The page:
• The U.S. Environmental Protection Agency (EPA) requested public input on a draft study exploring the regulation and reuse of wastewater from the oil and gas industry. Most wastewater is currently disposed of by injecting it deep underground, which prevents the water from being reused. EPA invited comments on how the agency could encourage reuse of waste water “within and outside of” oil and gas production facilities through both regulatory and non-regulatory efforts.
  • Maryland Governor Larry Hogan (R) signed a bill raising the minimum age for purchasing tobacco from 18 to 21. Hogan singled out “the sharp rise in teen vaping” as a motivating factor behind the bill. Juul, an electronic cigarette company, applauded the bill and expressed hope that “more jurisdictions follow in Maryland’s example.”
  • In a letter to Congress, President Donald Trump proposed several 2020 budget amendments for agencies including the U.S. Department of Defense, U.S. Department of Education, EPA, U.S. Army Corps of Engineers, and National Aeronautics and Space Administration (NASA). The amendments would increase funding for the Special Olympics, EPA and Army Corps projects in the Great Lakes and Florida Everglades, and NASA efforts to return American astronauts to the moon.
  • President Trump nominated Jeffrey Byard to serve as administrator of the Federal Emergency Management Agency (FEMA). Byard currently serves as FEMA’s Associate Administrator for the Office of Response and Recovery.


  • A Supreme Court decision this week that “has nothing to do with abortion” may set the stage for the end of Roe v. Wade, according to Leah Litman of the University of California, Irvine School of Law in a column for The New York Times. Generally, the Court has deferred to its prior decisions under a doctrine called stare decisis, but, in Franchise Tax Board v. Hyatt, the conservative Justices suggested that they are “perfectly content to overrule a precedent merely because they disagree with it,” Litman opined. She noted that Justice Stephen Breyer, in a dissent in Hyatt, wrote that the majority’s decision “can only cause one to wonder which cases the court will overrule next,” while citing to Planned Parenthood v. Casey, the Court’s 1992 opinion that narrowly declined to overrule Roe.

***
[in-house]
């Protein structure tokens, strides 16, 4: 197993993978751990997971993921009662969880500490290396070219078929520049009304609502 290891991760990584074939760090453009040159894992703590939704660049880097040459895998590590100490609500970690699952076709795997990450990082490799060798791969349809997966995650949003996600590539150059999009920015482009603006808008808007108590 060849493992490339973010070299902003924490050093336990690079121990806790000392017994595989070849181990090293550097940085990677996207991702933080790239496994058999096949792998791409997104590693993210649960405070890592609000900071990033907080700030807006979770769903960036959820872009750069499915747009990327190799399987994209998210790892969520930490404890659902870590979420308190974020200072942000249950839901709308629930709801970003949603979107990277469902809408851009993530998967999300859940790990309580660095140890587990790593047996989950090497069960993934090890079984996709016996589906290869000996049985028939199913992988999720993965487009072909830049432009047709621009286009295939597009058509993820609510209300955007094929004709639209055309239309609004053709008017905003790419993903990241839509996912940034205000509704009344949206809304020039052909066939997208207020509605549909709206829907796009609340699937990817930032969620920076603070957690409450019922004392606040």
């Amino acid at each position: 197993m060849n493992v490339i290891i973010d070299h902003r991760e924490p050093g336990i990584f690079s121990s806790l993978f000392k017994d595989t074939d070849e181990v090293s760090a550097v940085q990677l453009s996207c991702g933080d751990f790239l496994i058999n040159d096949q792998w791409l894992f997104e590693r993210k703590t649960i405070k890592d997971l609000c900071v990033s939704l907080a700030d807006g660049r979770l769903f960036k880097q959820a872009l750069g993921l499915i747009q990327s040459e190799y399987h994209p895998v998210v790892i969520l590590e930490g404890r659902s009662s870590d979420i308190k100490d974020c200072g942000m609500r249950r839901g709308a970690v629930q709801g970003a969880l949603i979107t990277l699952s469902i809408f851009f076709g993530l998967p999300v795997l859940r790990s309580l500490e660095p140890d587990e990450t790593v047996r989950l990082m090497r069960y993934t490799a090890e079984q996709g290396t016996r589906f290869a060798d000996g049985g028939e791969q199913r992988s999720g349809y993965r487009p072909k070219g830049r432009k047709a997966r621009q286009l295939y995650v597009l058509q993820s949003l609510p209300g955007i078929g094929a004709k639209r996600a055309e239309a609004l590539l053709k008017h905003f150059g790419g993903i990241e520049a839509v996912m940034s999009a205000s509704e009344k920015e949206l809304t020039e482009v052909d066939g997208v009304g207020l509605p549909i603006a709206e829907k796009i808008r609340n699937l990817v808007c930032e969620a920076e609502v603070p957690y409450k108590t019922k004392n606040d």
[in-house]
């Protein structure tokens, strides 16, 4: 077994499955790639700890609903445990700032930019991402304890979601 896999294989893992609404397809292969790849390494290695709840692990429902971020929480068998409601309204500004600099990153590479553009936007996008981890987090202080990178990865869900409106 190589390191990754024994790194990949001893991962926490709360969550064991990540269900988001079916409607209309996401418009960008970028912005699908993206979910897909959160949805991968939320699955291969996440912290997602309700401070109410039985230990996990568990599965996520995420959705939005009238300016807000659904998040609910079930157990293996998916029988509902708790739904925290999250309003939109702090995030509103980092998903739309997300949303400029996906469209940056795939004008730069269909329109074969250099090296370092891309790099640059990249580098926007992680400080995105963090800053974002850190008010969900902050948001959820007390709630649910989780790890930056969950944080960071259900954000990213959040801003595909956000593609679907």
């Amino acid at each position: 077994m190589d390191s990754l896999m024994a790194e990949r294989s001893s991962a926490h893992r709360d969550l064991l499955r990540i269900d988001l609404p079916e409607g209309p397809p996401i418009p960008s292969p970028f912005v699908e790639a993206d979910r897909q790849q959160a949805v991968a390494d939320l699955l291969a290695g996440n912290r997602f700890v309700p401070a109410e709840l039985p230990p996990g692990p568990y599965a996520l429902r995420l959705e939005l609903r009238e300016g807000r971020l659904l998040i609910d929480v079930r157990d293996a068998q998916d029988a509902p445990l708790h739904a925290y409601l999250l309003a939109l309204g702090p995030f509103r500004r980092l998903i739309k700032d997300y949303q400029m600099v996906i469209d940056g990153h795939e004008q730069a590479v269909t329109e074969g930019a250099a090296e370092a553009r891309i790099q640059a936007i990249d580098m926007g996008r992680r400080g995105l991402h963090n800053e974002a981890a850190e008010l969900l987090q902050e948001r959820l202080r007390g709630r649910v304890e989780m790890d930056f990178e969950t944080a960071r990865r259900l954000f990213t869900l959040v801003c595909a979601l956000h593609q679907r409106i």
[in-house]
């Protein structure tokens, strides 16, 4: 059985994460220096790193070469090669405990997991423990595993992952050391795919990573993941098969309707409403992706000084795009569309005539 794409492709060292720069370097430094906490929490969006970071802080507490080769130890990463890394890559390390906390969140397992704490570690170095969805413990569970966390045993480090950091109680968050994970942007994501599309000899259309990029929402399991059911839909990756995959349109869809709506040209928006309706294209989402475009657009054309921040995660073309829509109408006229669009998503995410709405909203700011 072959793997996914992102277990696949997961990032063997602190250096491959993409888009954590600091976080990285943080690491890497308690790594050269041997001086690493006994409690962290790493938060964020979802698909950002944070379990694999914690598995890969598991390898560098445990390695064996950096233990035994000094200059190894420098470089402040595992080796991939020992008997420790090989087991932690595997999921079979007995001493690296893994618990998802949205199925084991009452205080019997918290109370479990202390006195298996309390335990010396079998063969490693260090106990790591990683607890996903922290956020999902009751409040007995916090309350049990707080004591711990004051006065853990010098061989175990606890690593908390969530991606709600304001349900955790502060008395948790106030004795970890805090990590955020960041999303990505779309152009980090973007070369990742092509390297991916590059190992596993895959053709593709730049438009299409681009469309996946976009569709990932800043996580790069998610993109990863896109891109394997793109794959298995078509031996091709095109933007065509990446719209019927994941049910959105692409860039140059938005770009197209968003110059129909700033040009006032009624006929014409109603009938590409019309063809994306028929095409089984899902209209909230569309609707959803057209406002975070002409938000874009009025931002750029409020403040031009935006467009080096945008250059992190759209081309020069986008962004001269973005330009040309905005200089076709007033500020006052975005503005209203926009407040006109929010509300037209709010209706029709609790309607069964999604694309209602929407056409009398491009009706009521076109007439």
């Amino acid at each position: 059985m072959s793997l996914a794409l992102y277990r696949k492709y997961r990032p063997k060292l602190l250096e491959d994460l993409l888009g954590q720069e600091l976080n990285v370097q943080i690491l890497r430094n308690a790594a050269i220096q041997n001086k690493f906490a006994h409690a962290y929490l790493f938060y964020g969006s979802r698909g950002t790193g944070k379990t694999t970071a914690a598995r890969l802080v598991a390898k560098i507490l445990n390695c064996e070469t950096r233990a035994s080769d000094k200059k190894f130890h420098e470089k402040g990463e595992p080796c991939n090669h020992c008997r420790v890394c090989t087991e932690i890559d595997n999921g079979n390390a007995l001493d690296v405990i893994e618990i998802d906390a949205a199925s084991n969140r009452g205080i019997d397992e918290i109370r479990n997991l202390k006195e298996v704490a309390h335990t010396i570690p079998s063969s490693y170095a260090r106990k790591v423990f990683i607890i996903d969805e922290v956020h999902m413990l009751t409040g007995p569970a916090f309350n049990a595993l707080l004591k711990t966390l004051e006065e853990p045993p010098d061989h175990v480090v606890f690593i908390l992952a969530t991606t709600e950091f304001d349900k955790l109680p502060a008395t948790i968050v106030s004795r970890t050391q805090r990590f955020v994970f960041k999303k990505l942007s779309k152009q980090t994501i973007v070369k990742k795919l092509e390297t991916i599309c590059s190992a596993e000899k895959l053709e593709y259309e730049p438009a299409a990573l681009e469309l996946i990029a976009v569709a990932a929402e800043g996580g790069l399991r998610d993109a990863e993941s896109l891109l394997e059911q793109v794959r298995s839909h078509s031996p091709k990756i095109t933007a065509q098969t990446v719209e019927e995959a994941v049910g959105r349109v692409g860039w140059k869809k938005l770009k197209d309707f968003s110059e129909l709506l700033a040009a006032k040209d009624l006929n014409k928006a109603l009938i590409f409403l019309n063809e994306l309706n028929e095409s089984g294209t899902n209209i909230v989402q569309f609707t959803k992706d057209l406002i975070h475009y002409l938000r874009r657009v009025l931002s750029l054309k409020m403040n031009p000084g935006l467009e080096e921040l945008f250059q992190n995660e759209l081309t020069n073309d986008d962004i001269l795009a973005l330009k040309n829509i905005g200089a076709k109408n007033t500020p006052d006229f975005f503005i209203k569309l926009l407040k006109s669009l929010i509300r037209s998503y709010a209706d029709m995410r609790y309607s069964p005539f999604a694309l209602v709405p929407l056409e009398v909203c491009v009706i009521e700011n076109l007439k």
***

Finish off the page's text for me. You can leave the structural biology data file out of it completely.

• In a forthcoming article in the Iowa Law Review, John T. Holden of Oklahoma State University discussed the regulation of sports betting following the Supreme Court’s decision in Murphy v. NCAA. Holden observed that the federal government, state governments, and Native American tribes all can regulate sports betting, and he emphasized the importance of potential partnerships between states and tribes. Holden also cautioned against focusing regulations on revenue alone, as high tax rates could lead to uncompetitive prices and drive bettors toward illegal markets.
  • In a recent paper, Leon Perlman of the Digital Financial Services Observatory at Columbia Business School proposed a model regulatory framework for several types of crypto-assets derived from distributed ledger technology, commonly known as blockchain technology. Perlman defined several evolving types of crypto-assets and recommended what he sees as the most appropriate regulatory authorities for each, including central banks, securities regulators, and commodity regulators. He also argued that a more consistent regulatory framework would allow crypto-assets to be “further integrated into a financial ecosystem.”